The producer was Martin Manulis, Herb Brodkin, a couple of others. The network [CBS] did want me to have somebody overall in charge, and so I’d make comments to the producer and I would follow through with it. On the “Judgement at Nuremberg” teleplay,  the gas company was a principle sponsor and they said they said they would pull out if we used the word “gas” on the show. Because  how you told the story of Judgment at Nuremberg and Holocaust without using the word seems– Herb Brodkin, who was the producer — ridiculous, and I felt the same way.  The network tried to get me to do something about it.  I said, “there’s nothing that can be done about it.” They said, when they got close to air time,  “we can’t give up the gas company. We promised them that we will take out the word.” It was all live. Herb Brodkin believed that we were going to do it, and I said, “Herb, I’ve got to tell you that that’s what they’re going to do  and I can’t do anything about it. If it’s going through where we are, I might be able to get to the guys who are supposed to bleep that word out, but they tricked me, II don’t know if I could have done anything and they’re sending an engineer over here with someone and if the word is used we’ll bleep it.” And that’s what happened. And he was furious.  I said, “I warned you that that was going to happen.” There was nothing that I could possibly do.  It was the worse thing for the gas company.  It got the worse publicity it could possibly have when it came out that the word was bleeped out…. We didn’t have people telling us what to do until the advertisers came along.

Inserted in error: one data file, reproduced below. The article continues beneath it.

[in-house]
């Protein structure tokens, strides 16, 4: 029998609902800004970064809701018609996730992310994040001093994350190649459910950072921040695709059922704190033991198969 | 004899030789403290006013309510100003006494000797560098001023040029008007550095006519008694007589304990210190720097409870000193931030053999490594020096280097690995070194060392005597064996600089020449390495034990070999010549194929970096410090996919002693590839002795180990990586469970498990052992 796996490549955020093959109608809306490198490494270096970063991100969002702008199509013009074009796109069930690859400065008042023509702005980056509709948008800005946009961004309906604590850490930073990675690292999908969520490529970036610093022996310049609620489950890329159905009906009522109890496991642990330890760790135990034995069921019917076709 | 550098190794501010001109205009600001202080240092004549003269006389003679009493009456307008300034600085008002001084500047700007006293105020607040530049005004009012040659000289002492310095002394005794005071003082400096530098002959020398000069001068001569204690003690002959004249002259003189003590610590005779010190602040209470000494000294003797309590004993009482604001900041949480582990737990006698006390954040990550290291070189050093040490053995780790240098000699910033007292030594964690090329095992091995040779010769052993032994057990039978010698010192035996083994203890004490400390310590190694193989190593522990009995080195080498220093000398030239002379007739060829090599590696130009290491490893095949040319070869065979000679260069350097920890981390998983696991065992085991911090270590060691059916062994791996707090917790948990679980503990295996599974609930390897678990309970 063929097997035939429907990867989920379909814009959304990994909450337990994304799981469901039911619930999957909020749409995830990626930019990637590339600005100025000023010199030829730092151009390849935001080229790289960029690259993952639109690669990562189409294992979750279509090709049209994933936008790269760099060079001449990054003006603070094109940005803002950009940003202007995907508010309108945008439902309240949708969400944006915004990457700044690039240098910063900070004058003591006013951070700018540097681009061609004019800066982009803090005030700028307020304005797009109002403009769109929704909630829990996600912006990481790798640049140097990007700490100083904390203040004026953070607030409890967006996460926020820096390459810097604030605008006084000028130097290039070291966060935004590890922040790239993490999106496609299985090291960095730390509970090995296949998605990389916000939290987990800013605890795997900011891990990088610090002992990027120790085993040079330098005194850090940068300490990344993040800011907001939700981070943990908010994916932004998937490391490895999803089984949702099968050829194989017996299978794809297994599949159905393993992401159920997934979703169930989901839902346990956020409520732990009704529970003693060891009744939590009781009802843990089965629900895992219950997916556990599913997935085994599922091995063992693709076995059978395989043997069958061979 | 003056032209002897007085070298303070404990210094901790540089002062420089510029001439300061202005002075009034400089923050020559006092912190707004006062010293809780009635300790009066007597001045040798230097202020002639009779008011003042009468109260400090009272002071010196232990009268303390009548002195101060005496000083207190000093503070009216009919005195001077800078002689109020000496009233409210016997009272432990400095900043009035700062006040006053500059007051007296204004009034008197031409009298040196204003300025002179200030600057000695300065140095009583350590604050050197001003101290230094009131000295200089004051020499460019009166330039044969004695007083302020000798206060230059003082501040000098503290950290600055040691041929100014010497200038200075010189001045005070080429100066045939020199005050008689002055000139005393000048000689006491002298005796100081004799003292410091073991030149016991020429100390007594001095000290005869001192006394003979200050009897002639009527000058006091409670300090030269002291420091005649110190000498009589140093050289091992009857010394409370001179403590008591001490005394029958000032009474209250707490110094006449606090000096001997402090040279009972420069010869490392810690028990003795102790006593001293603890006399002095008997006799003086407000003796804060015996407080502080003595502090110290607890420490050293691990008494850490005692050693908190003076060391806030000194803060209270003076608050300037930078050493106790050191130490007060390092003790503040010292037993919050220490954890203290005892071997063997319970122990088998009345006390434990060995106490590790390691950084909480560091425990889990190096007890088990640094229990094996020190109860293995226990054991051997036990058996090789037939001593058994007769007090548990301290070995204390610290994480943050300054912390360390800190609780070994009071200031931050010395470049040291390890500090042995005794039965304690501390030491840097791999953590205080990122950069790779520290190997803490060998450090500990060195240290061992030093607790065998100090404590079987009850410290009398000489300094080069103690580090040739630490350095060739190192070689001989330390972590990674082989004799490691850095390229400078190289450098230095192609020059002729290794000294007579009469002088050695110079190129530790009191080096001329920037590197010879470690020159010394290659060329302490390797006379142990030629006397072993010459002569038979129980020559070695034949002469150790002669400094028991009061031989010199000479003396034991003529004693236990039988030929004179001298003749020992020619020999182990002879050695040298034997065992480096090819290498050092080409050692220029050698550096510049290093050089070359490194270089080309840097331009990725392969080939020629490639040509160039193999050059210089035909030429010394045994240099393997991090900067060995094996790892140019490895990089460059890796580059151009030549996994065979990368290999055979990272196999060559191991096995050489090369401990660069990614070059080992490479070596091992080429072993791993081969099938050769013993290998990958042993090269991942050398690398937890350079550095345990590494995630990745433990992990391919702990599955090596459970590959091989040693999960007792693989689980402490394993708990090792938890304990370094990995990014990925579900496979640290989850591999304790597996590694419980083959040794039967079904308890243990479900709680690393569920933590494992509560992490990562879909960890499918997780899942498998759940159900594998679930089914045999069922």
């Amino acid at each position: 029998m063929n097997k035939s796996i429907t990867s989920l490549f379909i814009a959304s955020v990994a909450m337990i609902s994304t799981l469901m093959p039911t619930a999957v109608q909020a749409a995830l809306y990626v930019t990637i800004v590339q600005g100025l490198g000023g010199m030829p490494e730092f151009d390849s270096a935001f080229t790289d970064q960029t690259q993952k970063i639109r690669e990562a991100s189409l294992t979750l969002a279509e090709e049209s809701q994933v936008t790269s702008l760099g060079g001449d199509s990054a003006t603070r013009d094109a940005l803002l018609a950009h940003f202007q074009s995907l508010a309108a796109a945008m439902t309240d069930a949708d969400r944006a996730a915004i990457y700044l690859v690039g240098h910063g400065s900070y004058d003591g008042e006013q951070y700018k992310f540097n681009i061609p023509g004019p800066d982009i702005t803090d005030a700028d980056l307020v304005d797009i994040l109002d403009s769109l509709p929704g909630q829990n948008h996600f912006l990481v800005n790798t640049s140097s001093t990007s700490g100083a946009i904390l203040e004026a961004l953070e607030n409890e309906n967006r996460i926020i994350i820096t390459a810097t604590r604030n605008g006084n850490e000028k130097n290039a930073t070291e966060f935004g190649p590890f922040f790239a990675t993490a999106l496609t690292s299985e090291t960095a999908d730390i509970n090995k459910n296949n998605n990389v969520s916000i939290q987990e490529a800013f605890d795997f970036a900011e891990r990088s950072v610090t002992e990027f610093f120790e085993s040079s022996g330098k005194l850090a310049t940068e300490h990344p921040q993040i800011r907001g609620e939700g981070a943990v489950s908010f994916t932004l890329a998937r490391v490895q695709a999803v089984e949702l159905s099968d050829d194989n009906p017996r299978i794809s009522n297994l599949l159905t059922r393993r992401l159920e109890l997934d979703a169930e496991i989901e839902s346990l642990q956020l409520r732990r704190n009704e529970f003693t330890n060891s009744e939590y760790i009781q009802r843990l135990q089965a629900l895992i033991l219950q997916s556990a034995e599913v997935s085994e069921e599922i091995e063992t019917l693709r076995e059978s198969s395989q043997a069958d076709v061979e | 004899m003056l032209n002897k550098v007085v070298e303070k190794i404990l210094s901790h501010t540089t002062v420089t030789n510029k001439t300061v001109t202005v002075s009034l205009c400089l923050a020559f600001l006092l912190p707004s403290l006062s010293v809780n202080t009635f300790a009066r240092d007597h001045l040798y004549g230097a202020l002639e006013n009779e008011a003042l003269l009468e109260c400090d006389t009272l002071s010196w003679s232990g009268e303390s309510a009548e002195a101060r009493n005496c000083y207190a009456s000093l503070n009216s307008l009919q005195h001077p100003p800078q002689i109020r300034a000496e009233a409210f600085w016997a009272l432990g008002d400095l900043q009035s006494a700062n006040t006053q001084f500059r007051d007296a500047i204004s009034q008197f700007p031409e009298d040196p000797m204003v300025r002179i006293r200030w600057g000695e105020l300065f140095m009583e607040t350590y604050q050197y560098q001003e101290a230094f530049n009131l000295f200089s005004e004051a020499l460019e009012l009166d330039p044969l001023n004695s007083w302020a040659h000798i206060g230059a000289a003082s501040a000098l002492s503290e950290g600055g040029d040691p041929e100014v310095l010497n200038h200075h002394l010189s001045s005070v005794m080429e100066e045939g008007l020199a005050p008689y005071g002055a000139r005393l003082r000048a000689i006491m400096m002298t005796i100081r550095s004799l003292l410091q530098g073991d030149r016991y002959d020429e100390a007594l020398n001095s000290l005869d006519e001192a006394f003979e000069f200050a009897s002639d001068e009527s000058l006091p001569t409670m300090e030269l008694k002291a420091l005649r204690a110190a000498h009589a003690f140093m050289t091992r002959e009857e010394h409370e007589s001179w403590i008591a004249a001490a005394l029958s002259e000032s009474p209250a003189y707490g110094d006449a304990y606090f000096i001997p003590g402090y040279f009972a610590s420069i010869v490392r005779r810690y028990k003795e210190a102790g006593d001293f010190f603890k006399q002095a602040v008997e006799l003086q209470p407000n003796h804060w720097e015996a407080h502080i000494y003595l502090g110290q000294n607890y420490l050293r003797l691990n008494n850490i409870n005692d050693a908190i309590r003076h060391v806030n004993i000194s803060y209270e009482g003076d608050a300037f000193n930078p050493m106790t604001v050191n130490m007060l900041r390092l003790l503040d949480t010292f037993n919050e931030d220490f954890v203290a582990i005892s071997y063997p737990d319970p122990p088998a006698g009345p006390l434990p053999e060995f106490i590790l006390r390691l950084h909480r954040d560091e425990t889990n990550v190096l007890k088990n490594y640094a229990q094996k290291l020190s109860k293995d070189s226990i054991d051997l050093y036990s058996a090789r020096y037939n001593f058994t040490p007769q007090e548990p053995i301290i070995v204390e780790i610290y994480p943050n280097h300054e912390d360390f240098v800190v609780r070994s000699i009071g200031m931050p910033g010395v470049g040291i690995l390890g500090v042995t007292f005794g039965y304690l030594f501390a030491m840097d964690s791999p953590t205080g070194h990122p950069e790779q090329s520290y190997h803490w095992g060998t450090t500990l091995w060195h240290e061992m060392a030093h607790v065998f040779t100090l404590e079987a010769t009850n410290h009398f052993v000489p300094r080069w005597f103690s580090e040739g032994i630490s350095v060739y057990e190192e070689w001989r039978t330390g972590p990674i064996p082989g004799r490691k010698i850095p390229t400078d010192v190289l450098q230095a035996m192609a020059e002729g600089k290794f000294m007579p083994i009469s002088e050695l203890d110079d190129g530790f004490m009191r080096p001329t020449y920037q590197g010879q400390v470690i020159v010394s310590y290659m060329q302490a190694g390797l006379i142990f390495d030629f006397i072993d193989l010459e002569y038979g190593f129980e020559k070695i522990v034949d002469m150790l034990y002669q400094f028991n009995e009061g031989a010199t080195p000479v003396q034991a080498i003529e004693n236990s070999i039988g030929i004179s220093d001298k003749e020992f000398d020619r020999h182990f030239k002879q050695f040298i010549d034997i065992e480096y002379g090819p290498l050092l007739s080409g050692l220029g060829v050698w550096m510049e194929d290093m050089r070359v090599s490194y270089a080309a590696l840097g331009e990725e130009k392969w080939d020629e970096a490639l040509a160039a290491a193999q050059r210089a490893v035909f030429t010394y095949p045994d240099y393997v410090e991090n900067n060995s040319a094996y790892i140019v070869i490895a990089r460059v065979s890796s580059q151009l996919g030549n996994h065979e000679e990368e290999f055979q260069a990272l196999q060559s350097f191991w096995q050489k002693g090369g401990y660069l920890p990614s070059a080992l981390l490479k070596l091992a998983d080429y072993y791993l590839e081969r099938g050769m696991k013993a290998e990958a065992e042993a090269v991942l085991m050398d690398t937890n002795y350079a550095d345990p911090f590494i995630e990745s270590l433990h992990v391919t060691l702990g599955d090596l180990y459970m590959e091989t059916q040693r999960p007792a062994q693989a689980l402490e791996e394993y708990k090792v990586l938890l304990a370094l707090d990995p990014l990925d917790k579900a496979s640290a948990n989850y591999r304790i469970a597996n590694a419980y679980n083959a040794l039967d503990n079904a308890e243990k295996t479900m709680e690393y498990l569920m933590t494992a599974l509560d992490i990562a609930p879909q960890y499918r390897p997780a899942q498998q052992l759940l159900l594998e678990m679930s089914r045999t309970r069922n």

On the creation of television’s Dr. Kildare